Varieties of unemployment

This is the first in a series of lbo-news posts about the state of the U.S. job market. On March 10, when the Bureau of Labor Statistics (BLS) released the employment report for February showing a robust job market, Donald Trump finally liked the numbers. His press agent, Sean Spicer, quoted him as saying “They may have been phony in the past, but it’s very real now.” Trump himself retweeted Matt Drudge’s gloss on the news that employers added 235,000 jobs in the month as proof that America was already “GREAT AGAIN.” That was… Read More

Glum job prospects, say officials

On December 8, the Bureau of Labor Statistics (BLS) released its employment projections for the next decade (or 2014–2024 to be precise). They don’t make for happy reading. The Bureau projects GDP growth of 2.2% a year over the decade, well under the 3.6% average that prevailed from 1950–2000, and lower even than the 2.4% average from 2000–2007, a period that contained a recession and the weakest expansion in U.S. history. And they also project that labor force participation (the sum of the employed and those actively looking for work, aka the officially… Read More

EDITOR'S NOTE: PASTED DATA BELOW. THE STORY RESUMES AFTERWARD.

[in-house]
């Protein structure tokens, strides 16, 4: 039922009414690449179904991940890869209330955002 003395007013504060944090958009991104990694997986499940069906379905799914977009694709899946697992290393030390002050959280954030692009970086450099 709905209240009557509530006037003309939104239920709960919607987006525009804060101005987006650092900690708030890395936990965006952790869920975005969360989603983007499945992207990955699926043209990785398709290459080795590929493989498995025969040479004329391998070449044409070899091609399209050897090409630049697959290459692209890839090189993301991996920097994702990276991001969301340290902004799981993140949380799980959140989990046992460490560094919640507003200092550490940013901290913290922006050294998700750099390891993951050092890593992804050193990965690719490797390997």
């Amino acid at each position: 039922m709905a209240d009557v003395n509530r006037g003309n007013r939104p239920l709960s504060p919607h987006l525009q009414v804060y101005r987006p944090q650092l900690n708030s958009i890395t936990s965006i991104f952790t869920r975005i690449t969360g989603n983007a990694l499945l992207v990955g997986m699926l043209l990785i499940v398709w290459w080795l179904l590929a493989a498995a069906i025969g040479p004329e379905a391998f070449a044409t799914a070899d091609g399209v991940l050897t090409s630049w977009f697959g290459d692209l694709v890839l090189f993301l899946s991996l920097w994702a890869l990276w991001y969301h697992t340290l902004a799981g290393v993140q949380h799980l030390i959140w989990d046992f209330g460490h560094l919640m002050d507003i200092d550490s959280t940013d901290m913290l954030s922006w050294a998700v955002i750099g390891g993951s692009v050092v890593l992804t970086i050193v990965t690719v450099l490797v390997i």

Employment laggard: the public sector

Paul Krugman notes that public sector employment has declined under Obama—a sharp contrast with his two predecessors, under whom it grew (with Republican Bush ahead of Democrat Clinton). How does recent experience stack up on a longer view? Very unusually. Graphed below is the behavior of employment—total, private, and public—around business cycle troughs and recoveries. The darker lines are the averages of all the cycles since the end of World War II; the lighter lines, the most recent period, around the June 2009 trough. (Click on the graph for the full-sized version.) As… Read More

The February job market: not bad by recent standards

And now for the major economic news of the week, the U.S. employment report for February. It was another solid affair—the third month in a row of over 200,000 job gains, with plenty of supporting details. I do have some worries about the quality of these new jobs, not to mention their durability, but for now things are looking better than they did even a few months ago. The headline gain of 227,000 came with upward revisions of 61,000 to the back months (41,000 to January and 20,000 to February). Gains were widespread through… Read More